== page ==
Comic Maggie Faris was fascinated by Donald Trump’s hair before he was elected president.

I learned about her curiosity over the fibers swirling atop Trump’s head by listening to “A Dingus Among Us,” her sophomore album, via Audible. In a display of self-deprecation last week at CPAC, Trump said he goes to great lengths to conceal his bald spot. Does that admission mean that Faris will get some of the questions she raises in this interview answered via Twitter? Let’s hope.

Faris revealed via an e-mail interview a delightful nugget about her family: She is the granddaughter of the late U.S. District Judge Miles Lord, a jurist known for holding corporations accountable for wrongdoings that could harm people who lack money and influence. Faris said she inherited Lord’s interest in defending “the little guy.”

Q: Did you coin the word “dingus”?

A: Not at all. I’ve just heard people say it and I love it so much I adopted it. It’s just a silly and fun word. Urban dictionary defines dingus as another word for a spaz. NOTE: I think of a dingus as just a goofball and kind of a dummy but endearing and genuine. A dingus is someone who can make you laugh by doing stupid THINGS, but they are not stupid. A stupid person is an idiot. Idiot and dingus are different.


Q: When did Trump’s hair first enthrall you?

A: Before he was even on “The Apprentice.” I remember thinking, this guy has a front comb-over! I found it fascinating. It was a brand-new way of overcompensating for thinning hair. I’m also curious how long it takes him to get ready in the morning. Does it take hours to get that right or can he just sleep on it and wake up with it the same every day? I should tweet [these questions] to him.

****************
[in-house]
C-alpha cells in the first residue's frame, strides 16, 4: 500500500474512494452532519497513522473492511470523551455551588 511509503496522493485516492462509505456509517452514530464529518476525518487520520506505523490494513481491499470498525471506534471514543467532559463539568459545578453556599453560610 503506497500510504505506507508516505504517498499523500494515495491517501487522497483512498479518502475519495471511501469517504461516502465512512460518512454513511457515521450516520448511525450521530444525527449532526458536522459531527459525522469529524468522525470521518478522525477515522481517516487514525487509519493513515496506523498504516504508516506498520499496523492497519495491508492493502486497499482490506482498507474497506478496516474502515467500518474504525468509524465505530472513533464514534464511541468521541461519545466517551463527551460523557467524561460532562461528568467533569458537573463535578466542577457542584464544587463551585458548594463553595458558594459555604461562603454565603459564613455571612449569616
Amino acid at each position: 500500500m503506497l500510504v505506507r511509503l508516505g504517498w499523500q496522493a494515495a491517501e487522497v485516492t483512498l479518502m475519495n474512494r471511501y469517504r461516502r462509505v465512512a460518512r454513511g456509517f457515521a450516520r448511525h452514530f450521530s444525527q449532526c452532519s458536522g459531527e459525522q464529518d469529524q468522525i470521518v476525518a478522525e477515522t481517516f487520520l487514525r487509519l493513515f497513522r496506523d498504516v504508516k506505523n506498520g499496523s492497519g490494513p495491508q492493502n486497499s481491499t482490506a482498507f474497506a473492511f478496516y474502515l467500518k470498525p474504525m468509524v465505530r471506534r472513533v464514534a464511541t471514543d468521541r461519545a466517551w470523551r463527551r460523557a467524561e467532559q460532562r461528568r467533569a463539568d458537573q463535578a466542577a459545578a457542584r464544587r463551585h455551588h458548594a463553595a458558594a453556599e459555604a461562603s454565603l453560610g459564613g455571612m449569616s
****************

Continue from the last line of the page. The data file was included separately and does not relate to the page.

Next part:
Q: You don’t have any fear of making observations to strangers on the street. Have you been punched yet or is it just a matter of time?

A: Observations are not a crime, but punching is. That’s assault and I will call the police. The older I get, the less I care what anyone thinks and so I say what’s on my mind. I have more freedom to ask questions I may have been afraid to ask, within reason, of course.


Q: What are your comedy aspirations?

A: I aspire to write more jokes. I love the art of joke writing. I would like to put out a third album in the next year or so, of all new jokes. I love performing so I would like to keep on doing that. I don’t want to be famous or move to New York or L.A. I am a HUGE fan of the Twin Cities and I will probably never move away. I get to work whenever I want and talk about whatever I want and I’m very lucky to be in a that position.


Q: Does your mom know you call her “dumb” on this CD?

A: Yes, she knows. And for the record, I don’t think she’s dumb. She may be a dingus every once in a while but she is a VERY smart woman. She [Priscilla Lord] is an attorney in town and she is VERY good at what she does and is constantly fighting for justice just like her father did, Judge Miles Lord. We are a family who sticks up for the little guys. I’m just being silly. She loves those jokes about her. She laughs the hardest at them because they’re TRUE!

Q: What is that aspect of your comedy that is not exactly the truth? For example: I knew a comedian who exaggerated the number of brothers she had.

A: A lot of things I talk about are on the fence between truth and a lie. I will combine ideas together if it makes a joke better. I think that’s what’s fun about it, too. It’s fun to watch someone perform and not know if what they’re saying is true or not. I think you still get an idea of who I am and what I’m about when you hear me onstage, but there may be some nuggets of pretend still sitting in there. You never know!


Q: Are you able to make a living on your comedy?

A: Good question. I could make a living if I wanted to live on the cheap. Also comedy has no benefits. No one says, “Are you available for a show in May and I’ll contribute to your 401(k)?” I am lucky because I also have a great day job as a snowplow driver for MnDOT and the benefits are awesome!


C.J. can be reached at and seen on Fox 9’s “Buzz.” E-mailers, please state a subject; “Hello” does not count.